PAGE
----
Fuhua Zhai, PhD, is reticent to discuss his personal journey from rural China to Fordham’s Graduate School of Social Service. But he said the journey was integral to his interests and research in early childhood education, early interventions, child welfare, and child rearing.
“I didn’t have that many opportunities myself, so I know firsthand that if we provide education and opportunities for disadvantaged kids, it will make a difference in their lives,” he said.
Whether the cohort is underserved communities of New York City or rural-to-urban migrant families in China, Zhai provides quantitative analysis of survey data in the hopes of affecting policy.
Most of his research has focused on disadvantaged children in the United States. However, the native of China has begun to delve into childcare and education issues in his home country with a focus on migrant workers in Beijing.He has been working with researchers from five universities in Beijing to collect data on family resources, migration experiences, and parents’ views on traditional values, child rearing, and education practices. He is also gathering data on children’s school experiences and developmental outcomes.
Zhai described a country in the midst of extraordinary transformation, but still rooted in some ancient traditions, such as Confucianism, which fosters a preference for sons in a family. He said that traditionally boys, especially eldest sons, have been given more opportunities to succeed. China’s former one-child policy has further influenced the preference.
The one-child policy was implemented differently across the urban-rural divide, with cities strictly enforcing the policy and many rural areas allowed more than one child, especially if the first one was a girl.
Even though the recent phase-out of the one-child policy will free couples from the pressure to have sons, Zhai’s research shows that boys will still be favored compared to their female siblings when it comes to education and opportunities.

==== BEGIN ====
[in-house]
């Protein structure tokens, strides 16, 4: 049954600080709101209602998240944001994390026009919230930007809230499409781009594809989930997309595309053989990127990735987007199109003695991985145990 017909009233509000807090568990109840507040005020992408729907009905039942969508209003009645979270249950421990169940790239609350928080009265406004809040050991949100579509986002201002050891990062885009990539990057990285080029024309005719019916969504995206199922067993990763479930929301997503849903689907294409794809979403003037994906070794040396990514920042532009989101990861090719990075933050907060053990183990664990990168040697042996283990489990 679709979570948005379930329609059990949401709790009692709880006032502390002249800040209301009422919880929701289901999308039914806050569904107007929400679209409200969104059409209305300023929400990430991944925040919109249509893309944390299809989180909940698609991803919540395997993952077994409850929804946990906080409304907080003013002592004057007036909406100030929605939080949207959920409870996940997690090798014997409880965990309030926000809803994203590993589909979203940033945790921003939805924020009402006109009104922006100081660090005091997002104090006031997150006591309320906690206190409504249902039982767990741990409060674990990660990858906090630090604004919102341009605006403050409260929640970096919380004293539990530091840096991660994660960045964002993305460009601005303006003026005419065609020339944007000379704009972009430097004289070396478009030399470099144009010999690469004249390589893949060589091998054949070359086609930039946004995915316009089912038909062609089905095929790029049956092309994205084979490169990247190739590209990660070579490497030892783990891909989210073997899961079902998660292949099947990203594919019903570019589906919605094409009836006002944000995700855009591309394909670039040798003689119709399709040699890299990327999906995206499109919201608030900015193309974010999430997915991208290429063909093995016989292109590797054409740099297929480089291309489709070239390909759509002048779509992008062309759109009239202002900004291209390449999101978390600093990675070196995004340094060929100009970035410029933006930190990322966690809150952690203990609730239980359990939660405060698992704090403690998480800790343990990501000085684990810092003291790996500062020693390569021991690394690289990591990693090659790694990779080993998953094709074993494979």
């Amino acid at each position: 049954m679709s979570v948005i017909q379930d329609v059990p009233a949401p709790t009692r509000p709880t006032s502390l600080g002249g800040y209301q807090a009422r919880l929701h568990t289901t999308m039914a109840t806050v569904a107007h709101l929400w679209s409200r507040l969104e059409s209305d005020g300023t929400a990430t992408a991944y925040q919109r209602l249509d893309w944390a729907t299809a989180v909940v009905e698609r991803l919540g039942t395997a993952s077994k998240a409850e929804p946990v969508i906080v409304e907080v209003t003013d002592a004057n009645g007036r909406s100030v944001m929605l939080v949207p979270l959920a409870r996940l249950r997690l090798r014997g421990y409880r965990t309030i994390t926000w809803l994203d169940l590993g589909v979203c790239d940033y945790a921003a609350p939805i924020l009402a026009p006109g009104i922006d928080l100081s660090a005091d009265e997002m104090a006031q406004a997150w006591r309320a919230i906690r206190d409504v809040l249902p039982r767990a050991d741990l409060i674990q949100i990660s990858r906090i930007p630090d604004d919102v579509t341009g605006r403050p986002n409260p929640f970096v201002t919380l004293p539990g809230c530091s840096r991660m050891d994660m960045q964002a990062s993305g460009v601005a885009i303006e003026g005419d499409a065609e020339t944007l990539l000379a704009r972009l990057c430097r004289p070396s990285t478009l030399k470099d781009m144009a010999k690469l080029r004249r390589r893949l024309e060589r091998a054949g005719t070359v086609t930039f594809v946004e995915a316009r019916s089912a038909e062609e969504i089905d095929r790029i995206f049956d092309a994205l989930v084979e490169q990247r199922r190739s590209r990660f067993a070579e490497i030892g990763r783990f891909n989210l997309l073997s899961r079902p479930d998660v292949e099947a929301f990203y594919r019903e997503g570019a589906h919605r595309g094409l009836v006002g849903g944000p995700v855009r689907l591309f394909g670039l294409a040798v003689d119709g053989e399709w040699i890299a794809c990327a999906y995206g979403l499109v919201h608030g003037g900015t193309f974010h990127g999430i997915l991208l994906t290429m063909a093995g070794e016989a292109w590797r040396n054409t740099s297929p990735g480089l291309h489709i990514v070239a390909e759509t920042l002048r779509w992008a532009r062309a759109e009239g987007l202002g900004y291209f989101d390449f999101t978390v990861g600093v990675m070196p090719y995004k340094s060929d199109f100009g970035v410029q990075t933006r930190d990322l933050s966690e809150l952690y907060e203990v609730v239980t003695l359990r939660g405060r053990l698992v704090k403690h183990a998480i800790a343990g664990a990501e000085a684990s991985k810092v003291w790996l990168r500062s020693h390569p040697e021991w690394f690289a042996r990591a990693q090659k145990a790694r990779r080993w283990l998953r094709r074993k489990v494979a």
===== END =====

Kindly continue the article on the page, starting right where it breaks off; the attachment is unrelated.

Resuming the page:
Part of the reason, he said, is because China doesn’t have an established pension system; instead the country still largely relies on traditional values where children, especially the eldest son and his spouse, take care of their parents in old age.
“It’s very complicated to shift from the traditional values to a new system,” said Zhai. “That’s why I want to see through data if girls are discriminated of investment in their education and if they are at a disadvantage.”
Zhai’s work also examines the effects of the country’s urban vs. rural services. In the planned economy, urban residents were provided with better services than rural residents, including child education, he said. Even today, Chinese citizens must register with the government as an urban or rural household status.
China’s “Rural” Status
Even as millions of rural residents move to the cities for better opportunities, their “rural” household registration status stands, thereby preventing their children from participating in the city’s formal school system.
“The parents can’t receive several social benefits and their kids can’t go to the public schools,” said Zhai. “It’s a huge problem.”
He said that many of the “rural” migrant communities that live in the cities have started informal schools, but most teachers don’t have proper training. And the problem may intensify, as many expect there to be a baby boom over the next decades now that the one-child policy has lifted.
Zhai said that there are a lot of efforts in China being undertaken to reform the system, and he hopes that his studies will provide solid evidence from data analysis supporting more change.
“The good part of being an outsider is that I can see the system from afar and analyze objectively,” said Zhai.
“But the truth is I know this from both sides, inside and out.”